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Posts Tagged ‘Forbidden Planet’

Final Frontier Five

February 16th, 2012 No comments

For no reason other than the fact that I’ve been listening to a lot of Star Trek soundtrack music in my car as of late, here are my choices for the top 5 Trek feature films. They aren’t necessarily the ones you’d expect.

However, the first one most certainly is.

#1 – Star Trek II: The Wrath of Khan

Every once in a while, someone may try to convince you that The Wrath of Khan isn’t the best of the Trek movies. This person is wrong, and should be shunned.

While Star Trek: The Motion Picture had its strong points–notably, its epic scope and interest in actually exploring strange, new worlds–it was rightfully criticized for its stiffness. It was missing the bombast and fun of the original series.

The Wrath of Khan has both of these, and how. The thunderous, scenery-chewing duel between Captain Kirk and his inadvertently wronged nemesis Khan understandably takes center stage, but the reasons for the movie’s emotional resonance are its central themes of age and the acceptance of death. Kirk’s past catches up with him on multiple fronts, and he learns that he can’t cheat fate indefinitely.

That doesn’t mean that he isn’t given plenty of opportunity to demonstrate that his real value to Starfleet isn’t his legendary alien-punching or -boffing prowess, but his ability to trick his way out of (almost) every desperate situation.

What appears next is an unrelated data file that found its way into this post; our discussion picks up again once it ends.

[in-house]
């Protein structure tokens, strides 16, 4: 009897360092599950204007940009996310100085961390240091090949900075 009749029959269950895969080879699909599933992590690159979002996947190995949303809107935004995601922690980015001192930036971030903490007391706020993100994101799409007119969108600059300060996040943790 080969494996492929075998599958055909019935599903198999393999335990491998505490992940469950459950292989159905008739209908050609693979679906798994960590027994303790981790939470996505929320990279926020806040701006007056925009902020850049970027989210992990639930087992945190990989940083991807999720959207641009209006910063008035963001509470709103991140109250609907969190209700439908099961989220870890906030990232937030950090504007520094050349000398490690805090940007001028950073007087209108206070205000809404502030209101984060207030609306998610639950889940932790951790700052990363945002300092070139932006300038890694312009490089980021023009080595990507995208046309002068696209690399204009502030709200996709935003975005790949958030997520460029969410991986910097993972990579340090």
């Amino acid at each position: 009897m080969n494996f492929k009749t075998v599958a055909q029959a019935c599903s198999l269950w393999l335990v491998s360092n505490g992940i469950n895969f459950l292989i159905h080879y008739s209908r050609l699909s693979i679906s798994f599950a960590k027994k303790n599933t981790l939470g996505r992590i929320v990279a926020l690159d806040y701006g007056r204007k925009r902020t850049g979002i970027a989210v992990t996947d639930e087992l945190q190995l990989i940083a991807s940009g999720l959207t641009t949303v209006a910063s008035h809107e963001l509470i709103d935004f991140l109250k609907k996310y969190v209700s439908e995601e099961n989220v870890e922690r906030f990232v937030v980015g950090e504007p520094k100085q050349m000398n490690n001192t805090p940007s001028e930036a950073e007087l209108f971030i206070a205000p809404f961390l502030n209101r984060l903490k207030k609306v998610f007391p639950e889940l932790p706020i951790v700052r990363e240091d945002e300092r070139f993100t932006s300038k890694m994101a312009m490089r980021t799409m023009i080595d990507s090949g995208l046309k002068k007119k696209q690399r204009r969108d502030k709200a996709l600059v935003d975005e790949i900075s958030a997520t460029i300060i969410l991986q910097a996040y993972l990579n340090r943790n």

#2 – Forbidden Planet

“But wait!” I hear you saying, “Forbidden Planet is not a Star Trek movie!” To which I reply, “Hey, take it up with Gene Roddenberry.” The original Trek TV series cribbed a great deal from MGM’s feature film of the previous decade. You can see the show’s DNA in Planet‘s circular starship bridge, its colorful planetary environments and its scandalously short skirts.

The crew of the star cruiser C-57D doesn’t have the ethnic diversity of the U.S.S. Enterprise, but the familiar triumvirate of captain, science officer and medic are front and center.

And what really makes it a Star Trek story is the mix of gee-whiz space heroics with mystery, exploration and thoughtful examination of the human condition. Plus a hot babe and a robot.

#3 – Star Trek (2009)